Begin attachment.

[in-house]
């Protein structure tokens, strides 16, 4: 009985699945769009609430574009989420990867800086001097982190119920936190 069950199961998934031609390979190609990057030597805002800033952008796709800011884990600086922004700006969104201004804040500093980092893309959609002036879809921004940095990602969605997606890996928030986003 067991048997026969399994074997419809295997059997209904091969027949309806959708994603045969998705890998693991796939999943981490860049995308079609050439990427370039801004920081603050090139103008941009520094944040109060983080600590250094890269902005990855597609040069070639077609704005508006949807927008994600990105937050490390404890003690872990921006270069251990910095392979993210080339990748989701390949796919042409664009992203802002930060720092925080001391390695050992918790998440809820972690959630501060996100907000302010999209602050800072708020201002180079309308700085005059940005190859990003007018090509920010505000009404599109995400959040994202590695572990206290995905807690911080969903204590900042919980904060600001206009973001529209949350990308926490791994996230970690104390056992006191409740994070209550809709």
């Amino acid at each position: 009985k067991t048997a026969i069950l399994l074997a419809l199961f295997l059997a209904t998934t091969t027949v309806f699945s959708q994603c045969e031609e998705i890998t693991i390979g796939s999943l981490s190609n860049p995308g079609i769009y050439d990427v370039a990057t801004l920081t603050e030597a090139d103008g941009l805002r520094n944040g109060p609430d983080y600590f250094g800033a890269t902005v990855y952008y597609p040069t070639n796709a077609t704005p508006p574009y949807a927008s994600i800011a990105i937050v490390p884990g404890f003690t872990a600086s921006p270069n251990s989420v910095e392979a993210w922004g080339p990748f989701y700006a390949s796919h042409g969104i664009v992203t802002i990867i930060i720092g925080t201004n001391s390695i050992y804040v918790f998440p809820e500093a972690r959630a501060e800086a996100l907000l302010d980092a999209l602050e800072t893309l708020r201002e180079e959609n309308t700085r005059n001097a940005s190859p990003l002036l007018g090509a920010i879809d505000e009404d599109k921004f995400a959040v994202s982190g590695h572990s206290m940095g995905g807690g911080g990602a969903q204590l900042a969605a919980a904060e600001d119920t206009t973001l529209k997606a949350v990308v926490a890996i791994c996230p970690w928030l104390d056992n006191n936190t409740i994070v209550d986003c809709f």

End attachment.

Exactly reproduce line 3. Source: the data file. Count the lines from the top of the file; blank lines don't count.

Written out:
């Amino acid at each position: 009985k067991t048997a026969i069950l399994l074997a419809l199961f295997l059997a209904t998934t091969t027949v309806f699945s959708q994603c045969e031609e998705i890998t693991i390979g796939s999943l981490s190609n860049p995308g079609i769009y050439d990427v370039a990057t801004l920081t603050e030597a090139d103008g941009l805002r520094n944040g109060p609430d983080y600590f250094g800033a890269t902005v990855y952008y597609p040069t070639n796709a077609t704005p508006p574009y949807a927008s994600i800011a990105i937050v490390p884990g404890f003690t872990a600086s921006p270069n251990s989420v910095e392979a993210w922004g080339p990748f989701y700006a390949s796919h042409g969104i664009v992203t802002i990867i930060i720092g925080t201004n001391s390695i050992y804040v918790f998440p809820e500093a972690r959630a501060e800086a996100l907000l302010d980092a999209l602050e800072t893309l708020r201002e180079e959609n309308t700085r005059n001097a940005s190859p990003l002036l007018g090509a920010i879809d505000e009404d599109k921004f995400a959040v994202s982190g590695h572990s206290m940095g995905g807690g911080g990602a969903q204590l900042a969605a919980a904060e600001d119920t206009t973001l529209k997606a949350v990308v926490a890996i791994c996230p970690w928030l104390d056992n006191n936190t409740i994070v209550d986003c809709f």